fMRI Tutorial #4: Preprocessing¶
Many of the examples are run from the
Flanker/sub-08 directory; I recommend navigating to that directory with your Terminal before reading the rest of the chapter.
Now that we know where our data is and what it looks like, we will do the first step of fMRI analysis: Preprocessing.
Think of preprocessing as cleaning up the images. When you take a photo with a camera, for example, there are several things you can do to make the image look better:
- Remove red eye;
- Increase color saturation;
- Remove shadows.
Similarly, when we preprocess fMRI data we are cleaning up the three-dimensional images that we acquire every TR. An fMRI volume contains not only the signal that we are interested in - changes in oxygenated blood - but also fluctuations that we are not interested in, such as head motion, random drifts, breathing, and heartbeats. We call these other fluctuations noise, since we want to separate them from the signal that we are interested in. Some of these can be regressed out of the data by modeling them (which is discussed in the chapter on modeling fitting), and others can be reduced or removed by preprocessing.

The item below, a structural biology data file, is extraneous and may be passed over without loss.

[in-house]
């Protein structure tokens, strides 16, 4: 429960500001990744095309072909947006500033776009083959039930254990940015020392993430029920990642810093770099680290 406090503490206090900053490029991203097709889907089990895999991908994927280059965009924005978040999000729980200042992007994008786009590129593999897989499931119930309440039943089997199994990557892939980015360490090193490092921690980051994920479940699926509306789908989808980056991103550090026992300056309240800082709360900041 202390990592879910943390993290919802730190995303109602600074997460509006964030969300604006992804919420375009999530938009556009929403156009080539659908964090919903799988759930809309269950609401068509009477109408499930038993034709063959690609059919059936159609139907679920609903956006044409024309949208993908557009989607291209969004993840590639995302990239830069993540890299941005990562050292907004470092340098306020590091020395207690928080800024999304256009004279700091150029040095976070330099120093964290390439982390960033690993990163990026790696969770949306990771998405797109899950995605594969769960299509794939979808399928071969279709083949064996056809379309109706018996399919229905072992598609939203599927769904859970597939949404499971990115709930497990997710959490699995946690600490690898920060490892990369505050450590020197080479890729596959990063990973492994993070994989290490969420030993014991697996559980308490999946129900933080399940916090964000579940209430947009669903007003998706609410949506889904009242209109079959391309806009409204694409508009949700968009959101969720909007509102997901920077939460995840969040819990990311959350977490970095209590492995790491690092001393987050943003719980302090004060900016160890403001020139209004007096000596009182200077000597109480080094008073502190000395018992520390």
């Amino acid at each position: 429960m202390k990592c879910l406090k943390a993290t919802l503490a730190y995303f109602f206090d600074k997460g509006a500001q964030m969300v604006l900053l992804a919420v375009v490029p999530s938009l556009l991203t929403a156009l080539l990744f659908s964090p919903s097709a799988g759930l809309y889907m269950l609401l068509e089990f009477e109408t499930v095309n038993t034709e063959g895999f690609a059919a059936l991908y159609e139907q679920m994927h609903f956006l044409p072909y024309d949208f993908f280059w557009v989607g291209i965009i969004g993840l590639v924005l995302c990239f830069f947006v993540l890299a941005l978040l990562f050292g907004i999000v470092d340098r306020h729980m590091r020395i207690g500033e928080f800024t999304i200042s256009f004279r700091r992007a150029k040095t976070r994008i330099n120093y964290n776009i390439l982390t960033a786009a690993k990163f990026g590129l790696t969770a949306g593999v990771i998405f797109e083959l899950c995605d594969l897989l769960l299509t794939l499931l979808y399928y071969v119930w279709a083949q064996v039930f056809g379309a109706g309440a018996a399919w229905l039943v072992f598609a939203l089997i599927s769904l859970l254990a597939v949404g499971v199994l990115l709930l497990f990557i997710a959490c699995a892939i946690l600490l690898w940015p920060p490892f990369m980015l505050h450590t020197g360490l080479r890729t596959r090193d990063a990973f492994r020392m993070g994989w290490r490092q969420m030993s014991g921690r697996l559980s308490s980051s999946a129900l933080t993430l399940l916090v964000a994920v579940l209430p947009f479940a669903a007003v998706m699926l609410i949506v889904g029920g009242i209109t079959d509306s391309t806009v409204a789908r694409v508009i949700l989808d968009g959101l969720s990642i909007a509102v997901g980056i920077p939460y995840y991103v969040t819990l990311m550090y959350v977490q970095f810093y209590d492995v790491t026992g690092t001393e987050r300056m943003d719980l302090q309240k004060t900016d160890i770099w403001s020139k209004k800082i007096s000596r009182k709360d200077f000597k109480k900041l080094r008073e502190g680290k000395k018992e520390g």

To begin preprocessing sub-08’s data, read the following descriptions of each step.
- Chapter 1: Brain Extraction (also known as “skullstripping”)
- Chapter 2: The FEAT GUI and loading the functional data
- Chapter 3: Motion Correction
- Chapter 4: Slice-Timing Correction
- Chapter 5: Smoothing
- Chapter 6: Registration and Normalization
- Chapter 7: Checking your Preprocessed Data
- Checkpoint: Preprocessing
When you have finished all of the chapters, click here for a playlist containing all of the videos used to demonstrate the preprocessing steps.
Different software packages will do these steps in slightly different order - for example, FSL will normalize the statistical maps after model fitting. There are also analyses which omit certain steps - for example, some people who do multi-voxel pattern analyses don’t smooth their data. In any case, the list above represents the most common steps that are performed on a typical dataset.